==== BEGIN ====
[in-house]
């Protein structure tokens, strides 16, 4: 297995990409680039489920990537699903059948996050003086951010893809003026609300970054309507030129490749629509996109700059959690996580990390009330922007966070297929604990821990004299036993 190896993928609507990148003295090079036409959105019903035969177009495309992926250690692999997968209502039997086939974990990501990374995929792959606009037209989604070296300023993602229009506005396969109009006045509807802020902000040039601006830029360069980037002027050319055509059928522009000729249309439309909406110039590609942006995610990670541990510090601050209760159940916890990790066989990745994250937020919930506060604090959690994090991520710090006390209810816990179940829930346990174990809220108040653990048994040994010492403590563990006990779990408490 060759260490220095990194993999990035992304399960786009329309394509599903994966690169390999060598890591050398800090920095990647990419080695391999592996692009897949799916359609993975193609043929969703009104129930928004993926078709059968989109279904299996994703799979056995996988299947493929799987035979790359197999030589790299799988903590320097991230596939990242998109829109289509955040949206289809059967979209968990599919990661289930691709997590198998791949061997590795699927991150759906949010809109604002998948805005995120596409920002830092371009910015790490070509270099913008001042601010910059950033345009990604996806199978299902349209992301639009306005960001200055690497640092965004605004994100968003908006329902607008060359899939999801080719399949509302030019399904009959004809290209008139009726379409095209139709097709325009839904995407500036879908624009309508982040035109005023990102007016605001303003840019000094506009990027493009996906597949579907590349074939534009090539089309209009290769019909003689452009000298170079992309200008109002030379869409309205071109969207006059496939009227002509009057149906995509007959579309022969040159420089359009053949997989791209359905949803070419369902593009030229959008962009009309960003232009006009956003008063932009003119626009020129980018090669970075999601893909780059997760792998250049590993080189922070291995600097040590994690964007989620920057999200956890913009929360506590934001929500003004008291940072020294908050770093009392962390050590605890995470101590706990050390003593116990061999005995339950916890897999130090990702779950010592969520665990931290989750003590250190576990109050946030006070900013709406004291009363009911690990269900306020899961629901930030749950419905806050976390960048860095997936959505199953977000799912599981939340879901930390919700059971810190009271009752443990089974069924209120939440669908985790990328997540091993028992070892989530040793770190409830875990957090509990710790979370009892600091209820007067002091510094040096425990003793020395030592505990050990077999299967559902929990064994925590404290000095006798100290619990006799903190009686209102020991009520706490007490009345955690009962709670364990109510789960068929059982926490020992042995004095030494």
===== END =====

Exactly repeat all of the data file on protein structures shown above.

[in-house]
């Protein structure tokens, strides 16, 4: 297995990409680039489920990537699903059948996050003086951010893809003026609300970054309507030129490749629509996109700059959690996580990390009330922007966070297929604990821990004299036993 190896993928609507990148003295090079036409959105019903035969177009495309992926250690692999997968209502039997086939974990990501990374995929792959606009037209989604070296300023993602229009506005396969109009006045509807802020902000040039601006830029360069980037002027050319055509059928522009000729249309439309909406110039590609942006995610990670541990510090601050209760159940916890990790066989990745994250937020919930506060604090959690994090991520710090006390209810816990179940829930346990174990809220108040653990048994040994010492403590563990006990779990408490 060759260490220095990194993999990035992304399960786009329309394509599903994966690169390999060598890591050398800090920095990647990419080695391999592996692009897949799916359609993975193609043929969703009104129930928004993926078709059968989109279904299996994703799979056995996988299947493929799987035979790359197999030589790299799988903590320097991230596939990242998109829109289509955040949206289809059967979209968990599919990661289930691709997590198998791949061997590795699927991150759906949010809109604002998948805005995120596409920002830092371009910015790490070509270099913008001042601010910059950033345009990604996806199978299902349209992301639009306005960001200055690497640092965004605004994100968003908006329902607008060359899939999801080719399949509302030019399904009959004809290209008139009726379409095209139709097709325009839904995407500036879908624009309508982040035109005023990102007016605001303003840019000094506009990027493009996906597949579907590349074939534009090539089309209009290769019909003689452009000298170079992309200008109002030379869409309205071109969207006059496939009227002509009057149906995509007959579309022969040159420089359009053949997989791209359905949803070419369902593009030229959008962009009309960003232009006009956003008063932009003119626009020129980018090669970075999601893909780059997760792998250049590993080189922070291995600097040590994690964007989620920057999200956890913009929360506590934001929500003004008291940072020294908050770093009392962390050590605890995470101590706990050390003593116990061999005995339950916890897999130090990702779950010592969520665990931290989750003590250190576990109050946030006070900013709406004291009363009911690990269900306020899961629901930030749950419905806050976390960048860095997936959505199953977000799912599981939340879901930390919700059971810190009271009752443990089974069924209120939440669908985790990328997540091993028992070892989530040793770190409830875990957090509990710790979370009892600091209820007067002091510094040096425990003793020395030592505990050990077999299967559902929990064994925590404290000095006798100290619990006799903190009686209102020991009520706490007490009345955690009962709670364990109510789960068929059982926490020992042995004095030494």